Prints represent some of the richest collector opportunities. The medium is accessible, always evolving and as diverse as can be. It’s also nuanced. With its specific terminologies and technologies, the world of printmaking can be bewildering. So, to help you busy collectors, we’ve devised a super quick breakdown of the five kinds of printmaking.
Think: woodblock and linocut prints.
Relief printing is like using a stamp. Where the artist gouges away the matrix (the surface which bears the artist’s design), is where the paper is left blank - meaning the design is transferred via the untouched areas of wood or linoleum.
Think: etching, engraving, aquatint and mezzotint.
Intaglio printing sees an artist inscribe a plate (the surface that carries the artist's design). Ink then sits in these crevices and transfer to the page during the printing process.
Check out these intaglio prints if you like… distinctiveness. Etching allows for such flexibility, that almost any artist can carry their style to the medium. In 'Dancing Children – blue' for example, Charles Blackman's joie de vivre rings though. Described as a transcriber of the childhood experience, the etching sees him continue and expand this point of view.
Lithography utilises the incompatibility of water and oil. Artists draw with grease crayons then dampen the plate. Because water repels oil, the ink only adheres to the drawing and that is thus, where the design will impress.
Check out these lithographs if you like… complexity. With lithography ready yourself for some intricate images. In James Gleeson’s colour lithograph ‘Judgement of Paris V’, disembodied bodies gather, while in Euan Macleod’s ‘Person Walking by a Red Mountain (Black)’ there is only one figure – part immersed in thought, part immersed in the landscape.
Think: Screen printing and stencil graffiti.
Serigraphs are produced by an artist cutting a design to make a stencil. This is then placed over the paper and covered with ink or paint. Where the paper is exposed is where the print will be. One color is printed at a time, so several screens can be used to produce a multi-coloured image.
Check out these serigraph prints if you like… impact. Serigraphs are all about delivering a bam with minimal colours and detail. Just see Lin Onus' 'Reflection', where trees run like veins in the water's surface.
Fine art digital printing
Think: Archival pigment print on paper.
The newest edition to the printmaking family, digital printmaking, engages the latest technology and archival grade materials. It enables the creation of digital art of all kinds. Some artists use photography as their starting point, others create solely on the computer and many combine both.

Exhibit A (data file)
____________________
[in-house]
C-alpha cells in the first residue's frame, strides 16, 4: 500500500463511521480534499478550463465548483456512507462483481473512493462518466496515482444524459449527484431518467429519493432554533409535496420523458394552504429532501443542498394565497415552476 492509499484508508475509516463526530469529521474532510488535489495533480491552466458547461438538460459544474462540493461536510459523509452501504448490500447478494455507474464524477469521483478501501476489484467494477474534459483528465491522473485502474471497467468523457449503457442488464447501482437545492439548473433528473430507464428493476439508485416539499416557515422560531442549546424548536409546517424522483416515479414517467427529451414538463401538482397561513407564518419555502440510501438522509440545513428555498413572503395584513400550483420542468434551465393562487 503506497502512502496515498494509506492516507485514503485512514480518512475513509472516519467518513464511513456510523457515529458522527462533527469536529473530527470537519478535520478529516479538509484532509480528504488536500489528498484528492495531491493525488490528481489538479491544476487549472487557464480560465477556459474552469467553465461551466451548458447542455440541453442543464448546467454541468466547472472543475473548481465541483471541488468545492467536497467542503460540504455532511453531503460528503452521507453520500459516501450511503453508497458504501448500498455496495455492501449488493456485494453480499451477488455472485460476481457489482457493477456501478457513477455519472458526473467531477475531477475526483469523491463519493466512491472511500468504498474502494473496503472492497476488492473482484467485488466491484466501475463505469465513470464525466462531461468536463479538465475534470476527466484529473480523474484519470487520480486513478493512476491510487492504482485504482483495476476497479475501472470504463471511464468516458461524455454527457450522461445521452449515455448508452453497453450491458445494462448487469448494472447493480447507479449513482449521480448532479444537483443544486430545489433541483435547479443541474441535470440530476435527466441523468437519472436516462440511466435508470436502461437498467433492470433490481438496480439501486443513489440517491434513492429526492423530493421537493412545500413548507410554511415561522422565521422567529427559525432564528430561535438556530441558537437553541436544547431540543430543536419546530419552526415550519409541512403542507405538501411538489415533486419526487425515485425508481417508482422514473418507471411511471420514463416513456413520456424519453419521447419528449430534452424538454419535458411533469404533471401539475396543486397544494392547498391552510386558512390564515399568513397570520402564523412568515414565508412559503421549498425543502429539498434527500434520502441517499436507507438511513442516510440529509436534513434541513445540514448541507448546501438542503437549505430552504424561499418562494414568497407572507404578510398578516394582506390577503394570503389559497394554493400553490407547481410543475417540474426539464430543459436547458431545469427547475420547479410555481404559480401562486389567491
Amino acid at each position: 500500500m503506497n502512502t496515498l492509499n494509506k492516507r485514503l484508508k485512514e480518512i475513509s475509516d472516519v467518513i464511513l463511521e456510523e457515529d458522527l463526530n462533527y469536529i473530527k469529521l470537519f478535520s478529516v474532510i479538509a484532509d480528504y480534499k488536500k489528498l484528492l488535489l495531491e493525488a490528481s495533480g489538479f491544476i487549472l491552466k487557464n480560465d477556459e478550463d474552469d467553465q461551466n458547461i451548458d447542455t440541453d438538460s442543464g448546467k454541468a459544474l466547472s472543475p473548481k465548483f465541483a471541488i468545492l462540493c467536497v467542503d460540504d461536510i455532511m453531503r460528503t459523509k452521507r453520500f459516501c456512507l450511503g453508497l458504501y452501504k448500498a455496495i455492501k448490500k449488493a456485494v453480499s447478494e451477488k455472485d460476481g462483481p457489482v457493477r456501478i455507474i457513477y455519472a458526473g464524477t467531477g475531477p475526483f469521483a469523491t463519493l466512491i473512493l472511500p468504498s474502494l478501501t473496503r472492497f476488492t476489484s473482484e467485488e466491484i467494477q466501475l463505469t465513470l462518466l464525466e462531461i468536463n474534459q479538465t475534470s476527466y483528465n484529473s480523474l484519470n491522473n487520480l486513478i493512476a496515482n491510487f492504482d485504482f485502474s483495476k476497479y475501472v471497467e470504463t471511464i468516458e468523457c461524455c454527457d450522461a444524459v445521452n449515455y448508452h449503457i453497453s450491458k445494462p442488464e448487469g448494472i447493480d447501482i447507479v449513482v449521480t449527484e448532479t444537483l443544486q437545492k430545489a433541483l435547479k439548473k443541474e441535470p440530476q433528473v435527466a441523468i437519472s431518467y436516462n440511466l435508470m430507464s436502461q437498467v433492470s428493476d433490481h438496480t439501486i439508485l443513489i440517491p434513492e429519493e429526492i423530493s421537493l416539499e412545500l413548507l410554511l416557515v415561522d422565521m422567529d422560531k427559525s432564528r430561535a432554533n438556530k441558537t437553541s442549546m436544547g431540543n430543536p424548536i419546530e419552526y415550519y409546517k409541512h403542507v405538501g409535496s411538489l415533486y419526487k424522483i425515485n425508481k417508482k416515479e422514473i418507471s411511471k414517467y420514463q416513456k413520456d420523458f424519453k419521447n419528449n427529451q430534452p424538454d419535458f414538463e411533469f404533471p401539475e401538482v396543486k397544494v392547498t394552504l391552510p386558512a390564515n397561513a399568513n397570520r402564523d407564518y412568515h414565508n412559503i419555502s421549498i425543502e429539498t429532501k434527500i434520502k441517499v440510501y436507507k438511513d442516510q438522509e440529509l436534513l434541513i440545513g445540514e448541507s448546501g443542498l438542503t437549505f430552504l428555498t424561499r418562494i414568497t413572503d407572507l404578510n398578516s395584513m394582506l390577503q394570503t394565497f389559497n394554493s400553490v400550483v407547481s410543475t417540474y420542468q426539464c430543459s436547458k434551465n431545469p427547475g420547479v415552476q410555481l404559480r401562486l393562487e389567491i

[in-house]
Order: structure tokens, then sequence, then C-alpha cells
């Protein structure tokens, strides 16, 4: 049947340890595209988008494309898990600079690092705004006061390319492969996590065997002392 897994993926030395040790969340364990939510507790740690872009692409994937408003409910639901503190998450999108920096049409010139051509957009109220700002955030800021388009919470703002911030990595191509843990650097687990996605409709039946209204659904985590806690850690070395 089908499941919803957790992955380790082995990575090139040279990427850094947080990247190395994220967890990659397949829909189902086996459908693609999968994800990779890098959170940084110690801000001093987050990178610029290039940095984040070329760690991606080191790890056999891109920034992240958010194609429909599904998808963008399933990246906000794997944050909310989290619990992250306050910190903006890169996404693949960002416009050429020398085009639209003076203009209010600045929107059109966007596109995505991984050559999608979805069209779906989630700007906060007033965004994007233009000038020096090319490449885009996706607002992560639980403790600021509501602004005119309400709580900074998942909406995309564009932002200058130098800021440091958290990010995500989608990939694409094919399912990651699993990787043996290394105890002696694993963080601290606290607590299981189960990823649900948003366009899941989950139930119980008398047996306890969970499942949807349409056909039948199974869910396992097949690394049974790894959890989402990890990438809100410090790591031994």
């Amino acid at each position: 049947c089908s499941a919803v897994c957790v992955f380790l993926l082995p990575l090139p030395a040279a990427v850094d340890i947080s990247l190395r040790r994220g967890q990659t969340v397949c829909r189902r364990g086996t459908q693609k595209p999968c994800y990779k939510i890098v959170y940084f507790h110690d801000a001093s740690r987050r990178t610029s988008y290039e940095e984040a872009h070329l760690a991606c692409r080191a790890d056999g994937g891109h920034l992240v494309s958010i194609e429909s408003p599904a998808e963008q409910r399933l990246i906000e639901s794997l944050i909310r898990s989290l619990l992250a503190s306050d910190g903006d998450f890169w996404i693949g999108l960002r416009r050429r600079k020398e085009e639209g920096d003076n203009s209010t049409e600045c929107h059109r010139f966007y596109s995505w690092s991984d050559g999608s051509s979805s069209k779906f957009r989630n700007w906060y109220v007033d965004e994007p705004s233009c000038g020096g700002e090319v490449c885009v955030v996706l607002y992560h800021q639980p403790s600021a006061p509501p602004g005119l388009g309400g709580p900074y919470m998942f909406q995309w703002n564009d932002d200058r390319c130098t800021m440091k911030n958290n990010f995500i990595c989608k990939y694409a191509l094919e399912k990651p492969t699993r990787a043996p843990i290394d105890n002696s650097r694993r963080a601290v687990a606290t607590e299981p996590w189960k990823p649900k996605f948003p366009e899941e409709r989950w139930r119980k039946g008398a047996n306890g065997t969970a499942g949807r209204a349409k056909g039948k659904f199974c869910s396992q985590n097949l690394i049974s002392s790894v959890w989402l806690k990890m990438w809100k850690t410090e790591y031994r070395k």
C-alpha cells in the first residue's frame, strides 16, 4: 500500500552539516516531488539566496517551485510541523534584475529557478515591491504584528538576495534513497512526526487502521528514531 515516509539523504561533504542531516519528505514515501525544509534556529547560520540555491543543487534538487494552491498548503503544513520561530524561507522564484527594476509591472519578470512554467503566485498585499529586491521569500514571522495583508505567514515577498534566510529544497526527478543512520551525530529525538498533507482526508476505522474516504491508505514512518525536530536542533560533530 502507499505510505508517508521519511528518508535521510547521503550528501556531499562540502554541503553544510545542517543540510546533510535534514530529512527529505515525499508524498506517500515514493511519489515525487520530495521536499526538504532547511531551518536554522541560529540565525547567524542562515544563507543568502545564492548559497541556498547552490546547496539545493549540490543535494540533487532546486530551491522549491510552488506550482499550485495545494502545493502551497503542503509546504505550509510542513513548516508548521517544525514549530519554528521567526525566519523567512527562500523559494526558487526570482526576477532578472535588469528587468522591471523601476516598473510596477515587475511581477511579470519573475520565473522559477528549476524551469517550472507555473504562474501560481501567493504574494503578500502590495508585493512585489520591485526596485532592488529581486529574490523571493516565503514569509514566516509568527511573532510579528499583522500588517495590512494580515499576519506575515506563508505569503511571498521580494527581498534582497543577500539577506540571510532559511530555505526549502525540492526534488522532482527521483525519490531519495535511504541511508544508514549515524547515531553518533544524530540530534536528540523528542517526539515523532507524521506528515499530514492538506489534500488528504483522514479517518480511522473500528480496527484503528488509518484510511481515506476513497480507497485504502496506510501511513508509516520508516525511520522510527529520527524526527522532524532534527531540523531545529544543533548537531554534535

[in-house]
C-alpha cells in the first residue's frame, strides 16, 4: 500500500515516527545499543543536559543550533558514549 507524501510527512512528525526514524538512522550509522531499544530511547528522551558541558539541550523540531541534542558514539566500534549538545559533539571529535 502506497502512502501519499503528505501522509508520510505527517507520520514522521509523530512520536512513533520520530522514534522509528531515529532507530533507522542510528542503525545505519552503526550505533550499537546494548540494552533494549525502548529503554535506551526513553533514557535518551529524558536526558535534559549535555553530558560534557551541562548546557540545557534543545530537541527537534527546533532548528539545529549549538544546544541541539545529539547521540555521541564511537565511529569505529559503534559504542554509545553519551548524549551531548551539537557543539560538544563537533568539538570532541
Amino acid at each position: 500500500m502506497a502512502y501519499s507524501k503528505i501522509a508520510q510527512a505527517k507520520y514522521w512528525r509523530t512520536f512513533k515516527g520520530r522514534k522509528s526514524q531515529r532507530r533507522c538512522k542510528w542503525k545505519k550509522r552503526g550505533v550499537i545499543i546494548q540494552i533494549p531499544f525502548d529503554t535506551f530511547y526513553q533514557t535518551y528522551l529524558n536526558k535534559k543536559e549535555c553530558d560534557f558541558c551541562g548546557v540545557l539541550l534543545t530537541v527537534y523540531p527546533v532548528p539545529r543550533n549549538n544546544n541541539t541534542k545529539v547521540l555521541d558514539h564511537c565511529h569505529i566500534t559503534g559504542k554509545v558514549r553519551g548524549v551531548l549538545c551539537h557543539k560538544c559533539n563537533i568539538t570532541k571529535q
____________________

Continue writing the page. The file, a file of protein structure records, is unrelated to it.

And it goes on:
Digital printing may refer to an original or reproduction process. This means that unlike etching for example, originality is not inherent to the medium. That being said, many digital prints are indeed original, existing on the cutting edge of contemporary practices.
Check out these digital prints if you like… clarity. One of the advantages of digital printing is how crisp and rich the image can be. In Philippe Le Miere's 'Dense and Green' the real and surreal unite while Tim Silver’s conceptual work of art ‘Untitled (Adrift)’ flirts with ephemerality.
Think monotype, think: Unique prints
In the world of printmaking, monotypes stand alone. Unlike etchings, lithographs, screen prints or engravings, they exist not in editions but rather as unique works of art. Put simply, where an etching plate produces several identical works, a monotype substrate creates just one.
Dating back to the 15th century, the monotype is a single print pulled from a clean, unworked surface; that is, a plate that has not been etched or engraved in any way. The artist simply paints onto the plate then pulls their monotype. Described as a hybrid between printing and painting, monotypes have an alluring aura – sites of experimentation that invite spontaneity in a way other printmaking methods avoid.
Check out monotypes if you like… serendipity. Rather than distinct bodies of work, the monotype exists more commonly in an artist’s oeuvre as a diversion – a way for them to experiment, hone their style and break new ground. They are off the beaten track; an adventure in their own right.
Charles Blackman, 'Barbara' (c. 1953)
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